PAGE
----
The item requiring modifications, as above, is amended as follows, viz:

In addition to the craft now for service in Red river, a steam dredge boat, with mud scows, yawls, &c, should be procured at a probable cost of $10,000. The cost of working the dredge boat, &c., for nine months may be estimated at $850 per month, or $7,650 per year.

Hence the corrections in question being applied to the statements in reference to Red river, as contained in the cited estimate, will give the following summary results, viz: Cost of craft for the improvement of Red river, including a dredge boat, scows, &c., $28,000; annual cost of working and preserving said craft, the dredge boat, scows, &c., included, $52,350.

The same corrections being introduced into the tabulation, near the end of the estimate referred to, will give the following as the corrected tabulation for this report:

Table of appropriations for a series of five years.

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With respect to the adoption of a system of annual appropriations for the prosecution of western river improvements, I conceive there can be no doubt of its propriety and economy. On at least three dif ferent occasions liberal appropriations have been made by Congress for this service, covering the cost of the various kinds of craft, &c., required for the service, and the working of the same for a period limited by the balances remaining for the prosecution of the work after deducting the cost of the craft. In each of the instances alluded to the balance in question was sufficient merely to keep the craft employed in the public service during a period of two or three years only; after the expiration of which the craft, together with its equipments, &c., has been sacrificed at public sale for less than one-sixth of their prime cost. In this way nearly one-half of the prime cost of the boats, &c., procured under each appropriation for western river improvements has been virtually wasted. It is believed that the sacrifices thus incurred may be avoided by adopting the system of appropriations herein suggested, and exemplified in the table.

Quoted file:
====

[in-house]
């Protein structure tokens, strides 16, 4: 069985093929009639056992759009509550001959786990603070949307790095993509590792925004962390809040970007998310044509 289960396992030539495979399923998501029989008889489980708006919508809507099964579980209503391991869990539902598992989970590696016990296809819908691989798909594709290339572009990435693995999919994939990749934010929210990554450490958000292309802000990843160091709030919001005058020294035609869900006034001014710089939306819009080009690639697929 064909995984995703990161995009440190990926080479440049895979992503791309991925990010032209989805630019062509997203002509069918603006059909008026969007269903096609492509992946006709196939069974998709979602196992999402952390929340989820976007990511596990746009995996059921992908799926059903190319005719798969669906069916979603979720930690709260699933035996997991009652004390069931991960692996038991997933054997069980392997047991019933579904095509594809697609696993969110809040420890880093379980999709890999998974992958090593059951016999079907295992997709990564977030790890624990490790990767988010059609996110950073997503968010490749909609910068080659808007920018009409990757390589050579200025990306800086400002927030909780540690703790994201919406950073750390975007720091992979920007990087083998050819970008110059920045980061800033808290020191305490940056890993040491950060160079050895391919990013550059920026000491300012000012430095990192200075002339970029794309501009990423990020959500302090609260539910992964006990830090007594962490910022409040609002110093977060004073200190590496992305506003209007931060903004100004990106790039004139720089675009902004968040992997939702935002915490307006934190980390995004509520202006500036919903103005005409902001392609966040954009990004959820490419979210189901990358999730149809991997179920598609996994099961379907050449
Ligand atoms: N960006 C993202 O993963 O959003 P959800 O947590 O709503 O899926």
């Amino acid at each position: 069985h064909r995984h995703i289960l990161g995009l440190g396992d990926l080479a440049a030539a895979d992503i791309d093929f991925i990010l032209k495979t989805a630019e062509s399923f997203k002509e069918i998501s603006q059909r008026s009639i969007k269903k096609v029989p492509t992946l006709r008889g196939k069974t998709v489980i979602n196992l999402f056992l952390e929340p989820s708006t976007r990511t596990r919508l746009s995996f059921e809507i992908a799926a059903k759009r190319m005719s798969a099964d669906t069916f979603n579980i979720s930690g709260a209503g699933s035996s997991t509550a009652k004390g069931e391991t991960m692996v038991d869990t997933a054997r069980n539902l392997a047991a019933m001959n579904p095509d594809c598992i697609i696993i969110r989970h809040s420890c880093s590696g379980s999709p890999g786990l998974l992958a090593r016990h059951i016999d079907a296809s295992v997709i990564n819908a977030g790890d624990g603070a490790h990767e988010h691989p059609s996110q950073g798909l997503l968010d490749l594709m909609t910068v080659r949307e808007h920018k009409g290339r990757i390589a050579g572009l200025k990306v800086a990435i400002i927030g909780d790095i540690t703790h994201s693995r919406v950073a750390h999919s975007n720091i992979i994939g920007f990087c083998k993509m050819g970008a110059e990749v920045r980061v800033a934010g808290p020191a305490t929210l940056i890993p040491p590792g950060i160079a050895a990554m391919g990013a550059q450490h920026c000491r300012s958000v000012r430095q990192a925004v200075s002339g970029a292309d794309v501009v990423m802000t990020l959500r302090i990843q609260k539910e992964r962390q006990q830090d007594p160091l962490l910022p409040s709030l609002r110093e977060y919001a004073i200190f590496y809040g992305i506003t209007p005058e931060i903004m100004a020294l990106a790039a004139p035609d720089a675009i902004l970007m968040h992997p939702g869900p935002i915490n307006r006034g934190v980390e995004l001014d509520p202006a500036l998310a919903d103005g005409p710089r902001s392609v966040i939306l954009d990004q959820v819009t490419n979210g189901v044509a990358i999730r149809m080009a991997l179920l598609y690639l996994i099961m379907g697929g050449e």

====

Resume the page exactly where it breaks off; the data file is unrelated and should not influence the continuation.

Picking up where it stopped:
It will be perceived that no provision has been made in the table for any works of a local character, or for the removal of obstructions from the mouths of the Mississippi. The improvements of the rapids of the Mississippi and Dubuque harbor have been transferred to Captain Palmer, while the late appropriation for the improvement at the mouths of the Mississippi has been encroached upon to the extent of $2,500 only, and needs no addition for the current fiscal year.


The compilation and arrangement of the various details of information proper to be embraced under these heads has been confided to Doctor M. P. Breckinridge, who has been employed for some time past as recorder and accountant in my office, and who has been requested to visit Cincinnati, St. Louis, and other commercial points, in quest of the desired information. His report on these topics is hereto appended. (See Appendix, Doc. No. 14.) A full and clear exhibit of